Blog is absent (mostly) again today …

I am travelling for a fair part of today and am reading a John le Carré novel – tracing the George Smiley series. I am also working on my next book. But it is a new year so all the best for 2018, although the dark clouds that are cast over the world do not make for very optimistic forecasting. I will be back tomorrow as usual. Some music that I have been listening to while flying is overleaf including an interesting story about the motivation of the composer.

This is a track from from the German-born, British-based, Post Minimalist composer Max Richter – On the Nature of Daylight.

It is from his 2004 record The Blue Notebooks, which is classical meeting ambient.

All the tracks on the album are in the minor key, reflecting is rather sombre yet angry message.

The UK Guardian article (July 8, 2016) – Millions of us knew the Iraq war would be a catastrophe. Why didn’t Tony Blair? – was written by Max Richter himself to explain why he wrote the pieces that appear on the album – Blue Notebooks.

His UK Guardian article was reflecting on the release of the Chilcot Report – which was released on July 6, 2016.

It provided a damning assessment of Tony Blair’s illegal and lying intervention into Iraq.

A UK Guardian article published on the day of the release (July 6, 2016) – Chilcot’s indictment of Tony Blair could hardly be more damning concluded that the Report:

… was an unprecedented, devastating indictment of how a prime minister was allowed to make decisions by discarding all pretence at cabinet government, subverting the intelligence agencies, and making exaggerated claims about threats to Britain’s national security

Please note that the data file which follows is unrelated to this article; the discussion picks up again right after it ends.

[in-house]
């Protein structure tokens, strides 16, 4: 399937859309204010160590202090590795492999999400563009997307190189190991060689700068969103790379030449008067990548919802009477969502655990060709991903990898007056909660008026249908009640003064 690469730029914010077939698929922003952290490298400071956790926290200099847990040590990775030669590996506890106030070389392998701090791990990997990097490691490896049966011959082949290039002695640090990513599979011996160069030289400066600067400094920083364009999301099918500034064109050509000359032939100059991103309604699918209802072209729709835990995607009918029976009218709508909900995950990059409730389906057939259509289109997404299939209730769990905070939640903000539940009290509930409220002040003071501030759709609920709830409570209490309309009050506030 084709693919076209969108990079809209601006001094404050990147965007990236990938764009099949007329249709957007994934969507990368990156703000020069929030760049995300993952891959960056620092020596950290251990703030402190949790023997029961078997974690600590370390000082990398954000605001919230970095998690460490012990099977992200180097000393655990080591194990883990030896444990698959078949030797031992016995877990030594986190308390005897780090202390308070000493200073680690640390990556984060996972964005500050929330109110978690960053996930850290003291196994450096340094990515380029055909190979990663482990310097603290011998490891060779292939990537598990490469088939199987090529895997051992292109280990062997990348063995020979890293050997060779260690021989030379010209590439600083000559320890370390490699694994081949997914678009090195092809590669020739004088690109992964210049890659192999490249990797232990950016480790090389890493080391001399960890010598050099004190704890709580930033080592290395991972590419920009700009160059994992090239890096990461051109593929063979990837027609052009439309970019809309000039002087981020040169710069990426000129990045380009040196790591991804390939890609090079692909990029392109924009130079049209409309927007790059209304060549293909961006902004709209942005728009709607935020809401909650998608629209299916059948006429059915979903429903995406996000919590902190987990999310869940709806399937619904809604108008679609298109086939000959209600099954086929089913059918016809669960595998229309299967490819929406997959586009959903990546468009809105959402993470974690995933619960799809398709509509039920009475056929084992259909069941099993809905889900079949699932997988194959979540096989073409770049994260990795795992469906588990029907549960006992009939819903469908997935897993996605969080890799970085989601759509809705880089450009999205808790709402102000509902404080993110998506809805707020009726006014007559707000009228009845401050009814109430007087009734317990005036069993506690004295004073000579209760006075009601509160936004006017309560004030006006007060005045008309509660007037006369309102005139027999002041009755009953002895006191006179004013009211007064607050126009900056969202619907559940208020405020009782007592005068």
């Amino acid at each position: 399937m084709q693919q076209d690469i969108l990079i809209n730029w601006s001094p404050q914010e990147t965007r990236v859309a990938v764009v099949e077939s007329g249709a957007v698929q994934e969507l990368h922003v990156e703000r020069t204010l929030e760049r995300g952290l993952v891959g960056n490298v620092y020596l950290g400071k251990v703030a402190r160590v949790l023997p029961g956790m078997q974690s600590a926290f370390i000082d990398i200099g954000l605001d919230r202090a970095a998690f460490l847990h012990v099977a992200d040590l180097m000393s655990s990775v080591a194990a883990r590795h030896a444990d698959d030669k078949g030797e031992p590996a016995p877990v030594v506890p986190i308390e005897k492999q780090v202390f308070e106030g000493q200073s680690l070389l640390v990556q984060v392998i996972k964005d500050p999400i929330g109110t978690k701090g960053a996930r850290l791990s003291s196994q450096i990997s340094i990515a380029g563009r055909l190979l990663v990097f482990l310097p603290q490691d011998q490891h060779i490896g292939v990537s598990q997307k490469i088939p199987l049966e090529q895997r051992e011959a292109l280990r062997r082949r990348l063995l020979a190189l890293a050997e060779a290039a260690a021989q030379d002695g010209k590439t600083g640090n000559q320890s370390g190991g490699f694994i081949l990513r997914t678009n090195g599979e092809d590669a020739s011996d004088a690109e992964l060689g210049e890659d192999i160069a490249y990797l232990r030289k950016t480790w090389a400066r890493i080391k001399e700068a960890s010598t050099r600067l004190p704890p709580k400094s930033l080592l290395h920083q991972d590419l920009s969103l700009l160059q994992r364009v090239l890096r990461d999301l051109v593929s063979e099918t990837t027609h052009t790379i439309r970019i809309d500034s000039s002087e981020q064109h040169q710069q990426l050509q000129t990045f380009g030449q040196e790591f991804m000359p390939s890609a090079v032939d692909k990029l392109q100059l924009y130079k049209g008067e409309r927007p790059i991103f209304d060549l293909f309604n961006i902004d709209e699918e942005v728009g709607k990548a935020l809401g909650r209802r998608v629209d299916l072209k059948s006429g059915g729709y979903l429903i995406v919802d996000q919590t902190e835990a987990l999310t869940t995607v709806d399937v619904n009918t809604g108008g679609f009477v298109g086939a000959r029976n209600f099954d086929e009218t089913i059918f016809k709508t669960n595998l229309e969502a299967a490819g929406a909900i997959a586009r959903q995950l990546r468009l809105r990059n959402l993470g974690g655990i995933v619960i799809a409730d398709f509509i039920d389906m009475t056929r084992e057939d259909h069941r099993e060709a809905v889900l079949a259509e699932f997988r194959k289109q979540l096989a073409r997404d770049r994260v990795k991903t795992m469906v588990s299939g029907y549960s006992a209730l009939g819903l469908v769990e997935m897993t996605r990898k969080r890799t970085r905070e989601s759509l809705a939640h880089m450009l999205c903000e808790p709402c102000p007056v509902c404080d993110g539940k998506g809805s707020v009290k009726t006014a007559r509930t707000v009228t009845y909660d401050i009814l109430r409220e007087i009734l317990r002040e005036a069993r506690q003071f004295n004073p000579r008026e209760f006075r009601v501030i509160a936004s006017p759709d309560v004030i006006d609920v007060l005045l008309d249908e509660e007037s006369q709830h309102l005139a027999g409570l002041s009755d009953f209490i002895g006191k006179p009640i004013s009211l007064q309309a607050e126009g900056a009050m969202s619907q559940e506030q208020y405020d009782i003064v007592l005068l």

Two days later, Max Richter wrote that:

I composed my album The Blue Notebooks as a protest. And 13 years on, with the costs of the conflict clear, my fury at the man who took us there is unabated.

His analysis of Blair in the article is telling and at one point he writes:

Looking more deeply into why he might do this leads inevitably to the peculiar bromance that developed between Bush and Blair, the cowboy and his poodle, united in some sort of shared crusade. Blair’s hubristic view of himself as a moderating influence on the imbecile Bush betrays a spectacular miscalculation of the power dynamics in play. A third scenario is that Blair was simply too dumb to see what was coming down the tracks.

But any of these justifications for Blair’s actions – mad, bad or stupid – disqualify him from political high office …

Or disqualifying him from having any credibility in the on-going public debates within and beyond the British Labour Party.

Anyway, this is a case where one can resonate with the motivation for as well as the music itself.

Appearing on the track with Richter’s keyboard playing are Louisa Fuller (violin), Natalia Bonner (violin), John Metcalfe (violin), Philip Sheppard (cello), Chris Worsey (Cello)

Regular transmission returns tomorrow.

That is enough for today!

(c) Copyright 2018 William Mitchell. All Rights Reserved.

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    4 Responses to Blog is absent (mostly) again today …

    1. Christopher H says:

      A former Tax Office colleague is now a colleague in consulting with poorer country governments. He is travelling at the moment. He has been training tax audit staff: and during the training two of their colleagues were gunned down outside the building, for being government workers.
      Trying to look after the community is dangerous, and important.

    2. larry says:

      Nice bag, Bill. :-) Completely agree with Richter and you about Blair, or, as he became known, Bliar.

    3. Mike Ellwood says:

      And if Blair was wrong about Iraq, then why wouldn’t he be wrong about Corbyn (which he was), and why wouldn’t he be wrong about Brexit? (which he is).

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